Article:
The 5 Shortest Point Guards in the NBA
5 Damon Stoudamire
At 5 feet, 10 inches tall, Damon Stoudamire is one of the tallest of the shortest point guards. After he was drafted seventh overall by the Toronto Raptors in 1995, his heart and skill made up for his lack of inches. Stoudamire took home Rookie of the Year that year, averaging 19 points per game—or PPG—and 9.3 assists per game, or APG. Stoudamire was traded to the Portland Trailblazers in 1998, where he faltered for a few seasons. But in 2005, he set the Blazers’ franchise scoring record with 54 points.
4 Michael Adams
Originally drafted to the Sacramento Kings, Michael Adams took a couple of years to find his groove. When he did, he wowed basketball fans. Adams stands just 5 feet, 10 inches tall, but this point guard averaged 26.5 PPG in his 1990 to 1991 season with the Denver Nuggets. In 1992, he was traded to the Washington Bullets, where he earned a spot on the NBA All-Star Team. Overall Adams had respectable career averages of 14.7 PPG and 6.4 APG.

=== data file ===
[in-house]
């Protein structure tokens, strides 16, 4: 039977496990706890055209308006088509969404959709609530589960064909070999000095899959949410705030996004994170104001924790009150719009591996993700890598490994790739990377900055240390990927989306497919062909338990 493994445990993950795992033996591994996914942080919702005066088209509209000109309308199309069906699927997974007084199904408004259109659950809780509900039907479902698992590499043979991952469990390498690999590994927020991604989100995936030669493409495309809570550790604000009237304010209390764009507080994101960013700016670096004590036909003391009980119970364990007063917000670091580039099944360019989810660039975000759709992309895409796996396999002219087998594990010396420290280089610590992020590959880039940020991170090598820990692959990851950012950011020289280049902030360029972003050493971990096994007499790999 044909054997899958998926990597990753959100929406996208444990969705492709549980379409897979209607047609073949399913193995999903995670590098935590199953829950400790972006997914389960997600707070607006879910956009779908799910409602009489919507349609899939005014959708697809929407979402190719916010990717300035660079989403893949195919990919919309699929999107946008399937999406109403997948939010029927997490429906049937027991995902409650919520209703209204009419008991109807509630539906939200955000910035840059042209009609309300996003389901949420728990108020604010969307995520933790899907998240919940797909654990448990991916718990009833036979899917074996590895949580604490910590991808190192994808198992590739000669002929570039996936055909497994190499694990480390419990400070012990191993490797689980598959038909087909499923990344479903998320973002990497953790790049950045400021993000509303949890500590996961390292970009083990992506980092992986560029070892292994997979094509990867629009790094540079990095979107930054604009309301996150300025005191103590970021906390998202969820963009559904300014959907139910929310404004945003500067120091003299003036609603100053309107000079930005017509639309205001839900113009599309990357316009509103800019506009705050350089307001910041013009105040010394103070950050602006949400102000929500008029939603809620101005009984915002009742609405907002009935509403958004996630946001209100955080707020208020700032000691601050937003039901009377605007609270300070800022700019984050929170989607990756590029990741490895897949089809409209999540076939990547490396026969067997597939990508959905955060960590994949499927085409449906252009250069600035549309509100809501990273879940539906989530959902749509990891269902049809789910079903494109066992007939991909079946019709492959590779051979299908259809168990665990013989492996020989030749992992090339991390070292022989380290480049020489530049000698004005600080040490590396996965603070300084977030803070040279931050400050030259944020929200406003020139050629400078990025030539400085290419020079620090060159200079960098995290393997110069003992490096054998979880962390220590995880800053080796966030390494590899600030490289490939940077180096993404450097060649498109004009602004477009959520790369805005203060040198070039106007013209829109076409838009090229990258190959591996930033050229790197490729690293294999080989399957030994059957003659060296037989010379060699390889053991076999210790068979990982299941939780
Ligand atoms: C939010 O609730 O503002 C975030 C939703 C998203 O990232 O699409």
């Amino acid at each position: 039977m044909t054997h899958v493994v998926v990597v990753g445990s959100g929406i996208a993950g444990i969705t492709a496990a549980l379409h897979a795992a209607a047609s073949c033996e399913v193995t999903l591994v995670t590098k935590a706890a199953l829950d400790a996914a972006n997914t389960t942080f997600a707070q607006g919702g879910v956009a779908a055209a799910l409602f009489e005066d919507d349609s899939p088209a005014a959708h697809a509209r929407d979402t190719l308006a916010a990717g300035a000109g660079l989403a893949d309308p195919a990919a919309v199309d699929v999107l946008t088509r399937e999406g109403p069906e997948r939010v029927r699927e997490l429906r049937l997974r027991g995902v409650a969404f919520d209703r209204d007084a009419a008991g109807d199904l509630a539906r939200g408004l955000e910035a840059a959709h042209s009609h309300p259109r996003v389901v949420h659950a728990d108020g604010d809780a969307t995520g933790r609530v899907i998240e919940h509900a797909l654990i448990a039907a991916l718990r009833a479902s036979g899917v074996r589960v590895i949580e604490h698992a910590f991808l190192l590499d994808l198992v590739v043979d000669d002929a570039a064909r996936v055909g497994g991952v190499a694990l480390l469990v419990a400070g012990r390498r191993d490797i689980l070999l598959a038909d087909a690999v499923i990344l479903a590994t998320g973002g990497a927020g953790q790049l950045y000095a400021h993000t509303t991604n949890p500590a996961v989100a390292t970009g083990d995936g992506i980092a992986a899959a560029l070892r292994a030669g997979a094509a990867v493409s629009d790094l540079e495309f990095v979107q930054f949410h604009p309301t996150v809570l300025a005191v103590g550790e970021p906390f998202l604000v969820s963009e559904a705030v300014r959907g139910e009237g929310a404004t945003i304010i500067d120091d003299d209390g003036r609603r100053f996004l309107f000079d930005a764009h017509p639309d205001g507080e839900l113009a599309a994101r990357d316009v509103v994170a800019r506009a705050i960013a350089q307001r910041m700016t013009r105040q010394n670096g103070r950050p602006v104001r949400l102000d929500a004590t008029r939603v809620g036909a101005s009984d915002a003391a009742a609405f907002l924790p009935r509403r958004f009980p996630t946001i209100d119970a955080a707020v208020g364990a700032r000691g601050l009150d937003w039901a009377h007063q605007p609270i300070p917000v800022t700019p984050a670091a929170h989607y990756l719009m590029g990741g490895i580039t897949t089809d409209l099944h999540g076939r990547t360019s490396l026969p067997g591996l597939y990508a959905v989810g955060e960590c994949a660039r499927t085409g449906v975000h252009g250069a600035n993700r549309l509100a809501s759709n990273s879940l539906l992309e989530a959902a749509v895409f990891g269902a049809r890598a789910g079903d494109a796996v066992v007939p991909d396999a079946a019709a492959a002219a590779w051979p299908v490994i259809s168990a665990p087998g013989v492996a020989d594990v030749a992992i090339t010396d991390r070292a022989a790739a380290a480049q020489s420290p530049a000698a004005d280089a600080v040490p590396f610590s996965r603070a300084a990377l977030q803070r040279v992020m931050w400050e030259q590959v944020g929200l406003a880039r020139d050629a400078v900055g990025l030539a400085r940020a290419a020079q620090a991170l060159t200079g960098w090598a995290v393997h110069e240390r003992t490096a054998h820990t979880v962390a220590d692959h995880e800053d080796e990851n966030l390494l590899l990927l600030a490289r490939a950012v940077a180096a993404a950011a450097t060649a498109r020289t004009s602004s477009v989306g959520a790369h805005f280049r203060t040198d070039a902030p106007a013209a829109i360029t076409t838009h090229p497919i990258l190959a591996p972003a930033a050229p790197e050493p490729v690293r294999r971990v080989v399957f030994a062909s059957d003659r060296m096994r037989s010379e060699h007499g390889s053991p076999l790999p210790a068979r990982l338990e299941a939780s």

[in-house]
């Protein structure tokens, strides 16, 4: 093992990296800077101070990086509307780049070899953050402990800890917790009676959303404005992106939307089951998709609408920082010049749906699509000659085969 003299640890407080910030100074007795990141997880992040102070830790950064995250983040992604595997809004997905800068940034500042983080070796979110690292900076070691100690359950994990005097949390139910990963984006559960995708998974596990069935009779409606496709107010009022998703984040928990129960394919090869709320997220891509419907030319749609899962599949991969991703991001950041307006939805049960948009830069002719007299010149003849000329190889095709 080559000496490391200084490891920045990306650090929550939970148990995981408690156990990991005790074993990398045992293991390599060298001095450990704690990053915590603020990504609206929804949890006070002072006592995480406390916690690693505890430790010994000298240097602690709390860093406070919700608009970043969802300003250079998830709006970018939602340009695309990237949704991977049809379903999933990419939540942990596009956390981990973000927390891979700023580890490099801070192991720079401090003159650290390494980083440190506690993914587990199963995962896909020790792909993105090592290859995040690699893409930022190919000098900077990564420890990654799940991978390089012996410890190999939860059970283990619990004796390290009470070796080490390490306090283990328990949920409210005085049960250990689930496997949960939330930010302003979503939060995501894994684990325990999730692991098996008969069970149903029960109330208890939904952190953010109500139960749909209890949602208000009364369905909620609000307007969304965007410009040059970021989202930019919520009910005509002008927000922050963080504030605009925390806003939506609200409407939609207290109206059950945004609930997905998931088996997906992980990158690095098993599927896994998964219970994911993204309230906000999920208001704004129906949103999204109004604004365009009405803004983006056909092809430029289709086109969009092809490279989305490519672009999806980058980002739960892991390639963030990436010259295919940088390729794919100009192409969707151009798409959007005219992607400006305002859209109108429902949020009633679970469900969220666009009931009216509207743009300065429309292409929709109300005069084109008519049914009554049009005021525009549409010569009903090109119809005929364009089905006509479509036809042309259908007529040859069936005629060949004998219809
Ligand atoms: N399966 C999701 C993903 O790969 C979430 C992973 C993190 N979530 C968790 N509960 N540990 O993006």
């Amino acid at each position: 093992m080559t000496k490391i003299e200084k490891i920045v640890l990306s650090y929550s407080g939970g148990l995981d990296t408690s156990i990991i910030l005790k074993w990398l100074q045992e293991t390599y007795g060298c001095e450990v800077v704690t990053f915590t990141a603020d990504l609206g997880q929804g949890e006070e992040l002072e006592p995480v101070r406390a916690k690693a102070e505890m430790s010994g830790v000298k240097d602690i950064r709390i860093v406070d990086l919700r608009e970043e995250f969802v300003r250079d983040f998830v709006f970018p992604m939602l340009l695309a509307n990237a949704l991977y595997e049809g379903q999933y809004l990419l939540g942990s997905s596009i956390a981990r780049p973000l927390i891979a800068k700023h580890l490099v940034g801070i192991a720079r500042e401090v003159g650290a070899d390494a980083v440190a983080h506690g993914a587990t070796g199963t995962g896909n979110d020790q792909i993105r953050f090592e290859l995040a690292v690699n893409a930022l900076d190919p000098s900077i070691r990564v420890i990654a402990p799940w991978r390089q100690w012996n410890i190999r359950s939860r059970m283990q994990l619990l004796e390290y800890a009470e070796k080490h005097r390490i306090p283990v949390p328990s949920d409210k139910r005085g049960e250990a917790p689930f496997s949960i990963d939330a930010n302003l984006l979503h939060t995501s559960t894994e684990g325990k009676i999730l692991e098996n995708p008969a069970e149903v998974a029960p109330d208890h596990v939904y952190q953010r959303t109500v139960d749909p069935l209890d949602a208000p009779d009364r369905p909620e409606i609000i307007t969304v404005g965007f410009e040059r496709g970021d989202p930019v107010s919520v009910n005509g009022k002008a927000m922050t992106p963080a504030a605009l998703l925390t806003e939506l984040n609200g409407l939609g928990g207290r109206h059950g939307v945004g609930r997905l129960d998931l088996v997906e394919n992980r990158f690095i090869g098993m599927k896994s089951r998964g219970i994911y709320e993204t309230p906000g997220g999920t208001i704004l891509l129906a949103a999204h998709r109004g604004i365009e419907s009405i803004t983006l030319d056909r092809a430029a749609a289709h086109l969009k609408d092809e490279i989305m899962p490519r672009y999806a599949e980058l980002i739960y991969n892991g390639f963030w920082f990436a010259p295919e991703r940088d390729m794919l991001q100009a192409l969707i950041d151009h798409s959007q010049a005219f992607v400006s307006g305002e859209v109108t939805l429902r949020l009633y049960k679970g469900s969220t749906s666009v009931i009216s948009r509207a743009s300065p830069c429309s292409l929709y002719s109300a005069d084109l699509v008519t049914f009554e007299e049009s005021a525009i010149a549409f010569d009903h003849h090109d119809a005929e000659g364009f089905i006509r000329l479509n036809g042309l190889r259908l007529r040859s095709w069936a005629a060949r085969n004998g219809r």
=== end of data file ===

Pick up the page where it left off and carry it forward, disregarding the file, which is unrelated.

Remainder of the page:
3 Nate Robinson
At just 5 feet, 9 inches tall, Nate Robinson is definitely not even close to the standard height of an NBA player—but he didn’t let that stop him. Robinson is the 2006, 2009 and 2010 Sprite Slam Dunk Champion. He’s possibly most remembered for jumping over Dwight Howard, who stands at a whopping 6 feet, 11 inches tall, for one of those slam-dunk victories. Robinson was drafted 21st overall in 2005 and has played for the New York Knicks, Boston Celtics and Oklahoma City Thunder. He boasts a career average of 11.3 PPG and 2.6 APG.
2 Earl Boykins
Earl Boykins holds the record as the second shortest NBA player of all time, standing only 5 feet, 5 inches tall. Boykins spent his career moving from team to team, but his longest home was with the Denver Nuggets from 2003 to 2007. Despite his small stature, Boykins earned his keep with excellent passing skills, averaging 3.2 APG.
1 Muggsy Bogues
Muggsy Bogues, who stood at a mere 5 feet, 3 inches tall, is the shortest player in NBA history and was drafted by the Washington Bullets in 1987. His career later included stints with the Charlotte Hornets, Golden State Warriors, and Toronto Raptors. Muggsy didn’t let his size dictate his ability, and he actually used his small stature to his advantage, becoming a stellar passer and stealer. He averaged only 7.7 PPG, but was noted for his amazing 7.6 APG. Muggsy recorded 39 blocks over his career, and one of those was against the giant known as Patrick Ewing of the New York Knicks, who towered over Muggsy at 7 feet tall.